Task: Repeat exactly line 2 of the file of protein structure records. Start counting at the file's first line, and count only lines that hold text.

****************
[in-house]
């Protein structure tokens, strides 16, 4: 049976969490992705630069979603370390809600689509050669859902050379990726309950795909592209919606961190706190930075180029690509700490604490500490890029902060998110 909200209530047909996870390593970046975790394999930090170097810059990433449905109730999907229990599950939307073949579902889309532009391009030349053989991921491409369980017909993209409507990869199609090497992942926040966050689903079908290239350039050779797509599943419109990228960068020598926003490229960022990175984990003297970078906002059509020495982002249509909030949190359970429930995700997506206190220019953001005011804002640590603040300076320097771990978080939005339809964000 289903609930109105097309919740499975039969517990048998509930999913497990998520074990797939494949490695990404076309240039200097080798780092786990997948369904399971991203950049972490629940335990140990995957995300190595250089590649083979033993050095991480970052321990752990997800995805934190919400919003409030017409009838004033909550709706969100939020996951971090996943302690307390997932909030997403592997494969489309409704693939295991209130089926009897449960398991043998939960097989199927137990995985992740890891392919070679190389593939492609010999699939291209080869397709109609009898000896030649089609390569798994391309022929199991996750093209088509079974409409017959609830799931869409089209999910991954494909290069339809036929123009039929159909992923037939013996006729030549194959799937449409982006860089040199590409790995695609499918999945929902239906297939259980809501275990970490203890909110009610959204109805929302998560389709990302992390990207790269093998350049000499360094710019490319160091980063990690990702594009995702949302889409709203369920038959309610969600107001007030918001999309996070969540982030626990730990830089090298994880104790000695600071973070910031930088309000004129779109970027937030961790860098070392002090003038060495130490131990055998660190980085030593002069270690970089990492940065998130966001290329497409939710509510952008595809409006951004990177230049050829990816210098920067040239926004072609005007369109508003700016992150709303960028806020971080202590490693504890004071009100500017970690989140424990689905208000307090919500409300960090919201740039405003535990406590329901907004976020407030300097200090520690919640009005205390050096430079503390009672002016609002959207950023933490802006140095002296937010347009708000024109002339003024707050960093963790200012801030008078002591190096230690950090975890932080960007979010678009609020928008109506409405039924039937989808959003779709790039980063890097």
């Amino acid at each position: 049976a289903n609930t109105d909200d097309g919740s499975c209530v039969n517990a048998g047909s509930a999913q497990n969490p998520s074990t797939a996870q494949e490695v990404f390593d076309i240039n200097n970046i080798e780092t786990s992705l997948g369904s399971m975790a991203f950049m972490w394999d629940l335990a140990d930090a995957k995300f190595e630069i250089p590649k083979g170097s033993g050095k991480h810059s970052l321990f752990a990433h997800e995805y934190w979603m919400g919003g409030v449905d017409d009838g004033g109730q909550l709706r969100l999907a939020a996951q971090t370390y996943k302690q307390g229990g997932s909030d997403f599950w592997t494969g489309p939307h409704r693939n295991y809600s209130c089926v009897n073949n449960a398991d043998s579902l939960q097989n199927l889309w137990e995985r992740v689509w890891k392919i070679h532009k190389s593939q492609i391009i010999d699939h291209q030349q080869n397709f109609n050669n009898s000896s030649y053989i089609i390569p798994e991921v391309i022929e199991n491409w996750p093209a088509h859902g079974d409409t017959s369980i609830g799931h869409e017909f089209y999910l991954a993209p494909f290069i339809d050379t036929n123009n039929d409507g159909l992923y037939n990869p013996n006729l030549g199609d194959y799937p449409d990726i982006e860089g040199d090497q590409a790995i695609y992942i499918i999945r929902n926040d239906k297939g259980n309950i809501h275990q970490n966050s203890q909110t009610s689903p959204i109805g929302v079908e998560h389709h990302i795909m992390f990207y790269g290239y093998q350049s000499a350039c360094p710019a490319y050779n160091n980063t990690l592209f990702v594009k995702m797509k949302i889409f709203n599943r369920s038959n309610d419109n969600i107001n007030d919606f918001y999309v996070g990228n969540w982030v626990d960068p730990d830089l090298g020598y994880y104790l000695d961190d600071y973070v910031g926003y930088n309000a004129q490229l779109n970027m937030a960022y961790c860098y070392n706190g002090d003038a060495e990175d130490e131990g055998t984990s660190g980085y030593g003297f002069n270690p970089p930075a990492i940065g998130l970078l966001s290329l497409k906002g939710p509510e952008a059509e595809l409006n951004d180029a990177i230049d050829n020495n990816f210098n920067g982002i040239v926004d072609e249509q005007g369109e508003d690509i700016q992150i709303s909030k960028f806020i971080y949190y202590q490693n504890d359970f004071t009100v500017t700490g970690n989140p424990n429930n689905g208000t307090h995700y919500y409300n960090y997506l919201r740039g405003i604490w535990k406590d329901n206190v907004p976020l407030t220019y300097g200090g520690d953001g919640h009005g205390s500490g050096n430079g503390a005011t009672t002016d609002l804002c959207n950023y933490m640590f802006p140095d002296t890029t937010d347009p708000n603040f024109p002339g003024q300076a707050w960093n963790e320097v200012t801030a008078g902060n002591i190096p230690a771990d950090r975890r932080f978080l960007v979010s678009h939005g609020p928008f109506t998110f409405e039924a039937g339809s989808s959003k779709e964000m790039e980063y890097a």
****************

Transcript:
């Protein structure tokens, strides 16, 4: 049976969490992705630069979603370390809600689509050669859902050379990726309950795909592209919606961190706190930075180029690509700490604490500490890029902060998110 909200209530047909996870390593970046975790394999930090170097810059990433449905109730999907229990599950939307073949579902889309532009391009030349053989991921491409369980017909993209409507990869199609090497992942926040966050689903079908290239350039050779797509599943419109990228960068020598926003490229960022990175984990003297970078906002059509020495982002249509909030949190359970429930995700997506206190220019953001005011804002640590603040300076320097771990978080939005339809964000 289903609930109105097309919740499975039969517990048998509930999913497990998520074990797939494949490695990404076309240039200097080798780092786990997948369904399971991203950049972490629940335990140990995957995300190595250089590649083979033993050095991480970052321990752990997800995805934190919400919003409030017409009838004033909550709706969100939020996951971090996943302690307390997932909030997403592997494969489309409704693939295991209130089926009897449960398991043998939960097989199927137990995985992740890891392919070679190389593939492609010999699939291209080869397709109609009898000896030649089609390569798994391309022929199991996750093209088509079974409409017959609830799931869409089209999910991954494909290069339809036929123009039929159909992923037939013996006729030549194959799937449409982006860089040199590409790995695609499918999945929902239906297939259980809501275990970490203890909110009610959204109805929302998560389709990302992390990207790269093998350049000499360094710019490319160091980063990690990702594009995702949302889409709203369920038959309610969600107001007030918001999309996070969540982030626990730990830089090298994880104790000695600071973070910031930088309000004129779109970027937030961790860098070392002090003038060495130490131990055998660190980085030593002069270690970089990492940065998130966001290329497409939710509510952008595809409006951004990177230049050829990816210098920067040239926004072609005007369109508003700016992150709303960028806020971080202590490693504890004071009100500017970690989140424990689905208000307090919500409300960090919201740039405003535990406590329901907004976020407030300097200090520690919640009005205390050096430079503390009672002016609002959207950023933490802006140095002296937010347009708000024109002339003024707050960093963790200012801030008078002591190096230690950090975890932080960007979010678009609020928008109506409405039924039937989808959003779709790039980063890097």